FALLING pregnant at 18, Rowena Hurlow couldn't be more excited.
She hadn't intended to be a mum so young but the accident was a happy one – and her pregnancy was a breeze.
But after baby Willow arrived she didn't feel a rush of love.
And although she fed, bathed and changed her, she became increasingly stressed – until she started to hear 'the devil'.
It emerged she was suffering from postpartum psychosis, the most severe form of postnatal depression.
Now Rowena, 21, from Bath, has shared her story with Fabulous Digital:
Becoming a mum was all I ever wanted.
So, I was delighted when, aged 18, I fell pregnant.
It wasn’t intended – just a happy accident – but both the baby’s dad, my boyfriend Jamie, now 23, and I were over-the-moon.
The pregnancy was textbook, I felt cheerful throughout, and when 8lb 2oz Willow arrived at Royal United Hospital in Bath in March 2017 following a natural labour, she was healthy.
I knew I should have immediately felt that rush of all-consuming love that parents talk about when she was placed in my arms – but I didn’t.
I loved her – but not as much as I thought I would.
After a day in the hospital I took her home to the flat Jamie and I shared.
But I was filled with fear.
While I was able to go through the motions and dress, bathe and feed Willow, I didn’t get any joy from being with her.
In fact, I was getting increasingly stressed at her constant crying.
It worsened over that first week but I put it down to the baby blues and presumed that it would go away as the days passed.
I convinced myself that I’d feel that mother-daughter bond soon enough, so didn’t tell anyone how I was feeling.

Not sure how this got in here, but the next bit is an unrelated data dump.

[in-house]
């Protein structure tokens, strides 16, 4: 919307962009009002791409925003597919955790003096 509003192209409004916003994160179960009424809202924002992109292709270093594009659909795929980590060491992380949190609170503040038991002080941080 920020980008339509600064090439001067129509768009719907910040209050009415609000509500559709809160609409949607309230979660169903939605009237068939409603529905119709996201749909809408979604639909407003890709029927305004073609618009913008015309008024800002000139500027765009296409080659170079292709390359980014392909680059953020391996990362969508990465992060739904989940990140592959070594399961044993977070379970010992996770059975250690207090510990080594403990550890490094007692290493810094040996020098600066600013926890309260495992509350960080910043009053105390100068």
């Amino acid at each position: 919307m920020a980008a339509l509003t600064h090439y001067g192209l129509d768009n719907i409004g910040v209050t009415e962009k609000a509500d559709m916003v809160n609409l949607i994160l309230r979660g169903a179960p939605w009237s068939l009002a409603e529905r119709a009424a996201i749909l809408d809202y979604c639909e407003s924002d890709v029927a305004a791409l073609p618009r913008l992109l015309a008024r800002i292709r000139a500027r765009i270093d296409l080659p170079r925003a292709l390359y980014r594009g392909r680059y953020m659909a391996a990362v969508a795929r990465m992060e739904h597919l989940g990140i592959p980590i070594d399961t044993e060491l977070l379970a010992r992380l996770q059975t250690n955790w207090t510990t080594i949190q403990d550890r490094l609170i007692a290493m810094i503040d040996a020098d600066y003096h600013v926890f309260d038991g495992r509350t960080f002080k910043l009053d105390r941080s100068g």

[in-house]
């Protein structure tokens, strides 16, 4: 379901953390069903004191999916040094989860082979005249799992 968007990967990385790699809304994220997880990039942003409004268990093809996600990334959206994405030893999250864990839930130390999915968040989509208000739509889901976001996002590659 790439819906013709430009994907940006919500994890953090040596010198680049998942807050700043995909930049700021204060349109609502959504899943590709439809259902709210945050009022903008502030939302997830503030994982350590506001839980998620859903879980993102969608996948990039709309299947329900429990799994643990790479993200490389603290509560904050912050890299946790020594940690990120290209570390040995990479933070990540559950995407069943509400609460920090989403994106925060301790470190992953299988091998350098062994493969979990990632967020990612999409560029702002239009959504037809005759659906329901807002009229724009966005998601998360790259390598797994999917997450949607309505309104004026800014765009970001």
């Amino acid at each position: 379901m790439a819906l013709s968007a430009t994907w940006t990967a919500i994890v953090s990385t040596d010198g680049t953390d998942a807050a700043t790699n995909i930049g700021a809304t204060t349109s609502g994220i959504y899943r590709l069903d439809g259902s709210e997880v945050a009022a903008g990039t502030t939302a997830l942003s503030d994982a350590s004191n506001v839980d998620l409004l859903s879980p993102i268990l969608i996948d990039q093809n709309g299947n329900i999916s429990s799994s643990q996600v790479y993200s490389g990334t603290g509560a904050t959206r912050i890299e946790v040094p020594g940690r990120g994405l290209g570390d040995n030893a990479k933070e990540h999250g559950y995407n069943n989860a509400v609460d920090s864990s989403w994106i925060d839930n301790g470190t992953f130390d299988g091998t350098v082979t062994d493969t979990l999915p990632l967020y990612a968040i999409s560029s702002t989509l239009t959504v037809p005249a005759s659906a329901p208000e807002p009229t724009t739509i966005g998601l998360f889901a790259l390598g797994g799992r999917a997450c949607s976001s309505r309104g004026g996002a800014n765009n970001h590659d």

After all who wants to admit they don’t love their baby enough?
But a week after she was born I was at home when I heard something chilling.
It was a man’s deep voice that sounded evil.
A week after she was born I was at home I when I heard something. It was a man’s deep voice that sounded evil.
“You are a rubbish mother,” it shouted.
I looked round to see if anyone was there, but the room was empty.
I tried to shrug it off, but soon the voice started talking to me every day.
He told me he was the devil and if I didn’t do things in a certain way, I’d be punished.
It got worse and worse and I began to feel more and more scared.
I would walk down the road with Willow in her pram and feel the devil chasing me.
He would tell me to jump into the traffic and that Willow was better off without me as her mum.
I nearly did it.
I became obsessed with washing Willow’s bottles in a particular order and cleaned my house from top to bottom every day so germs couldn’t harm my baby girl.
It was exhausting but I wouldn’t let anyone – not even Jamie – care for Willow.
She was constantly by my side – I thought she would be in danger if I left her.
One night her favourite dummy went missing and I was convinced it was the devil testing me.
I became hysterical and slashed the entire sofa with a knife in a desperate bid to find it.
Willow was crying so Jamie attended to her but obviously he was concerned.